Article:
SynopsisYoyo has listened to Mama Cécile’s song about how to make ndolé (bitterleaf stew) her entire life—long enough to know how to make it herself, now that she is finally old enough. But slicing the bitterleaf, grinding the pumpkin, measuring out the shrimp—it just takes too long. Yoyo is confident that her variation on the stew will be good enough.
As Mama Cécile and Yoyo set off to market, Mama reminds Yoyo what will happen if she refuses a fair price for the stew—Brother Coin, the Great Spirit of the Market, will put a curse on their market bowl. When Yoyo refuses to heed Mama’s advice, she is faced with the task of trying to regain a blessing from the god himself.
An original folktale set in modern-day Cameroon, THE MARKET BOWL teaches readers a lesson about patience, humility, and the value of a fair price. Back matter includes further information about Cameroon and its people and traditions as well as a recipe for ndolé—Cameroon’s national food dish.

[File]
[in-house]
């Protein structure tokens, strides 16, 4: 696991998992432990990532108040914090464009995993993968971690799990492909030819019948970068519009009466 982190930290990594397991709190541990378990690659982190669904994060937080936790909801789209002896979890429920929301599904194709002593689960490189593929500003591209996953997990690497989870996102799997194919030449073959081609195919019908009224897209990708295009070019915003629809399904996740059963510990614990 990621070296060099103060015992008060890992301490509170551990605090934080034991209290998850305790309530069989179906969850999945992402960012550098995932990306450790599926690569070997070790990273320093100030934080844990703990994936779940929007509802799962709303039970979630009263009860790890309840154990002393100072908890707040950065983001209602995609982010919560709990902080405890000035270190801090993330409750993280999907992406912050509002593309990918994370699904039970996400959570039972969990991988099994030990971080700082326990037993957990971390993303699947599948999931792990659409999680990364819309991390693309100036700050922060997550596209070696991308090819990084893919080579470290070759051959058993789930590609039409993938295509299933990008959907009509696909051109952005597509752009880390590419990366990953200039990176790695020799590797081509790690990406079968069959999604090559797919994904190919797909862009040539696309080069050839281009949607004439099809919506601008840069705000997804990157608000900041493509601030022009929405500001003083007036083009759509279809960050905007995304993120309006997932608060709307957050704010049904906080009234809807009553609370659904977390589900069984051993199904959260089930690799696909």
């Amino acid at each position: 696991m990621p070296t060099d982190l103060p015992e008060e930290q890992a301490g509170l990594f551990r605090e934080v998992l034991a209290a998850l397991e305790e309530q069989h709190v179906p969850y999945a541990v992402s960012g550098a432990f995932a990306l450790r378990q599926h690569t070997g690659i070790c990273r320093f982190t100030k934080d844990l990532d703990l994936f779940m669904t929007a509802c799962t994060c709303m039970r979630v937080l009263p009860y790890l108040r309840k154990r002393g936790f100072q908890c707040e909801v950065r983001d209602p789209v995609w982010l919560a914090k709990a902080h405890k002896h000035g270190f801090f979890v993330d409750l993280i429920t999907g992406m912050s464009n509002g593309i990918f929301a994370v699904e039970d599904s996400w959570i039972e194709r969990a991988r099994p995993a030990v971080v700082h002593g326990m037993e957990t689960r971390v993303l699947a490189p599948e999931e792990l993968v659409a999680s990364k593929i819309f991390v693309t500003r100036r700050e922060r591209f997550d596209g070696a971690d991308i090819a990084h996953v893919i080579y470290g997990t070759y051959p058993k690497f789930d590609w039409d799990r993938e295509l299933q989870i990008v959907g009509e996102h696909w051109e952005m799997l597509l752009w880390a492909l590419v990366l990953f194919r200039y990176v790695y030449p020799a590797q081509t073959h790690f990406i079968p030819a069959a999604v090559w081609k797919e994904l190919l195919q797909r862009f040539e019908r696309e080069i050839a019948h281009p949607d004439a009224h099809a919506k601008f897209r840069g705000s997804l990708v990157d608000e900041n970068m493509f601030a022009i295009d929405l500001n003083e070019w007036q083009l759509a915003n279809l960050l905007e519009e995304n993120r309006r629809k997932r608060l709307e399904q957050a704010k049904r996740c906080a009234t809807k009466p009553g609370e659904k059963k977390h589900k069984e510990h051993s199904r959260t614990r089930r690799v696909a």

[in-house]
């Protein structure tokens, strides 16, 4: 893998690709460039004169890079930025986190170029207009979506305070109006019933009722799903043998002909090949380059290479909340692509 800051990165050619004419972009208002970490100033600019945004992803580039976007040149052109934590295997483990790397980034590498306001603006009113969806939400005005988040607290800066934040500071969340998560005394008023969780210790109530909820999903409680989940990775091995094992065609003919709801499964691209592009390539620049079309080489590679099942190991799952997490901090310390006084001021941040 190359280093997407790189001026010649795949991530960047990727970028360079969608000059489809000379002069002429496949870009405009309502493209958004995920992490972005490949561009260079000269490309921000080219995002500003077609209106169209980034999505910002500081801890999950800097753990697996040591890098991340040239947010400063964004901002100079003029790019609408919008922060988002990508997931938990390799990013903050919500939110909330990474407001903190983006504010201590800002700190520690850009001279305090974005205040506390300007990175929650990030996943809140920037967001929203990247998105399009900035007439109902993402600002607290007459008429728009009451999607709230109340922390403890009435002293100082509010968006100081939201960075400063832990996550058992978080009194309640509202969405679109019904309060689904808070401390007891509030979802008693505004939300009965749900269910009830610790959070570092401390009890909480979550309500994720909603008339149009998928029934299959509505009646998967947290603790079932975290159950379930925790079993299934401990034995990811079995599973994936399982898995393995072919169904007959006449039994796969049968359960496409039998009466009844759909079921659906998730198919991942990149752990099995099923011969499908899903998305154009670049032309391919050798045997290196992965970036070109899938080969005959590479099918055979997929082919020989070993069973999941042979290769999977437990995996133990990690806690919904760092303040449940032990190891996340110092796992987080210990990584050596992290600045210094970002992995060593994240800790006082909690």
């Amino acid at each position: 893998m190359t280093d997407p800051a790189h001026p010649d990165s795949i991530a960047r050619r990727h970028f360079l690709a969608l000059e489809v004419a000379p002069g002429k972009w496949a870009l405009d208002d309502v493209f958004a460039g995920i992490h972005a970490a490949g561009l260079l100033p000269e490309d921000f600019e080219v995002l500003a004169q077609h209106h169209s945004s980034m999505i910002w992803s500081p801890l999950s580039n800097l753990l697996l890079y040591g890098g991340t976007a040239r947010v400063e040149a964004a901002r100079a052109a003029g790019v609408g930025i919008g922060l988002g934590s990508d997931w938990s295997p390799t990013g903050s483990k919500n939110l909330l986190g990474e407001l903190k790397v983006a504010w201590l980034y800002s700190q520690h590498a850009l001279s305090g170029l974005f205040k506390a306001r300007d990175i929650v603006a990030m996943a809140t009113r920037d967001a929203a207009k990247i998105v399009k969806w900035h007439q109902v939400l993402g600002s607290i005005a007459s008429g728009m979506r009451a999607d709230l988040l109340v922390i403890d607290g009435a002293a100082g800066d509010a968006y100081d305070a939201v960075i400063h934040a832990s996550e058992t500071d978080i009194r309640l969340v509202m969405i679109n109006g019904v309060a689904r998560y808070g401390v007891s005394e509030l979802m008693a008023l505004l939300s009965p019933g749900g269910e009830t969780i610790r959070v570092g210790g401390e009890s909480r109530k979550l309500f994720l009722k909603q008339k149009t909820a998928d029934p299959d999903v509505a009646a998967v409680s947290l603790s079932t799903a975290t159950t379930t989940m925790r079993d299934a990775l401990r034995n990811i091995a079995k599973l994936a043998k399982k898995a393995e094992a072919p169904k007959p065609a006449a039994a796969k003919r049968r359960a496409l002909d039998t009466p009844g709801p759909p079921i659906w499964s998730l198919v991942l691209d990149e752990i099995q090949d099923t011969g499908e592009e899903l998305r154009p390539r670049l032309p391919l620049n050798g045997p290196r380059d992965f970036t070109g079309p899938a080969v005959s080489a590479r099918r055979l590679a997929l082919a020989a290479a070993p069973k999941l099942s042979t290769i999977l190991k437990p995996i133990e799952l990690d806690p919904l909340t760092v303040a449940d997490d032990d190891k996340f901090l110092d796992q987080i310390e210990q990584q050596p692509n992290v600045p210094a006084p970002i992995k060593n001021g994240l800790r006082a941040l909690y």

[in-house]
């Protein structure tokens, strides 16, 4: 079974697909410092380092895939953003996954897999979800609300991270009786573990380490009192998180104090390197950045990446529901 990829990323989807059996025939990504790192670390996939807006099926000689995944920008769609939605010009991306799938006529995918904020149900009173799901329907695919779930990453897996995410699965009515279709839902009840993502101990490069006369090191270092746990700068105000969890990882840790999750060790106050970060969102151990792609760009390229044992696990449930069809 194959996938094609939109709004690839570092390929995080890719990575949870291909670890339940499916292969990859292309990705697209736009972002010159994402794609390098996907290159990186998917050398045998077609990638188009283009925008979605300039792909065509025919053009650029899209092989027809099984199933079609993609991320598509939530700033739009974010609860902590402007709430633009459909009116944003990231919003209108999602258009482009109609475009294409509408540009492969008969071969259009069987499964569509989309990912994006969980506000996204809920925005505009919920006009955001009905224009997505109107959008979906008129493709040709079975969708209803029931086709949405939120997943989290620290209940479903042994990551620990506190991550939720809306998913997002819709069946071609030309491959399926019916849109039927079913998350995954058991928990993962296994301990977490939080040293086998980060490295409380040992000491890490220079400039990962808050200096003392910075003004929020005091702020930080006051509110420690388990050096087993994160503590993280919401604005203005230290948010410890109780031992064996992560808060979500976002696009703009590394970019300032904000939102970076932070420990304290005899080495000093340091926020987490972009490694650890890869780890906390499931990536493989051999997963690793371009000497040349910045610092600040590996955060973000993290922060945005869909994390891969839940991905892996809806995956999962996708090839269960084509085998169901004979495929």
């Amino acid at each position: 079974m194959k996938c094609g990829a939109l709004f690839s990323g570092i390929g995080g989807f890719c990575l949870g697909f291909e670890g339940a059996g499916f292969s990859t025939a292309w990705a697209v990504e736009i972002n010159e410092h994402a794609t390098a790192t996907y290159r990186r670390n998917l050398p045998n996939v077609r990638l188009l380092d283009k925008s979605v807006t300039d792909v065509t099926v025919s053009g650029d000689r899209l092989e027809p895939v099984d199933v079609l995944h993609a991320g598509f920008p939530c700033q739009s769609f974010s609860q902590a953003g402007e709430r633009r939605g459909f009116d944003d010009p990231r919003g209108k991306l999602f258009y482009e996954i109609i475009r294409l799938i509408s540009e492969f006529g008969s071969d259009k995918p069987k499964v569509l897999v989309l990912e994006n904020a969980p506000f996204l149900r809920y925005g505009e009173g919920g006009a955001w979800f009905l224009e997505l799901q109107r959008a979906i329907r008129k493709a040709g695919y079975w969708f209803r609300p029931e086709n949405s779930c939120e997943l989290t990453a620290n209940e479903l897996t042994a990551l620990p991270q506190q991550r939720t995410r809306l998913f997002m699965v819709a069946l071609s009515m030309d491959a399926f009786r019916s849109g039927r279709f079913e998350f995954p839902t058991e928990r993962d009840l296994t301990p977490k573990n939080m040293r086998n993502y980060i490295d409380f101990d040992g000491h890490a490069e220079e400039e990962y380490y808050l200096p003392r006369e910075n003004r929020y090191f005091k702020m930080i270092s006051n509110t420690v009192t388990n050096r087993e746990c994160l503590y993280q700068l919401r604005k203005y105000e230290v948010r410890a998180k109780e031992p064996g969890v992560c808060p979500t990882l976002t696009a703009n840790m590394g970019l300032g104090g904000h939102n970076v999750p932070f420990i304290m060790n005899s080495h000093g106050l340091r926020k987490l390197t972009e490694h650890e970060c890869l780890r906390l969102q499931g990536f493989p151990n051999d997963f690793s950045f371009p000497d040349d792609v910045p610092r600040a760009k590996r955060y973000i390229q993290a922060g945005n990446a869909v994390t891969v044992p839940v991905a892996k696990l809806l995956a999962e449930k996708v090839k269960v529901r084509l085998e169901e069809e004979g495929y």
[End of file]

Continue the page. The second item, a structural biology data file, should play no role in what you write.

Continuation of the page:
My comments: From the author's note: "Christian and Muslim traditions thrive side by side with a belief in ancestral spirits that guide and protect the local population". I think this is a beautiful, engaging, social studies book, but requires some explaining because of the different beliefs. Also, beware that the author/illustrator gave the little girl and her mother blue eyes, which offended two African families, according to some comments on Amazon. These families thought that blue eyes on Africans would be so rare, why use them in this book? Kids may not notice such a detail, but I feel badly that it did offend some families.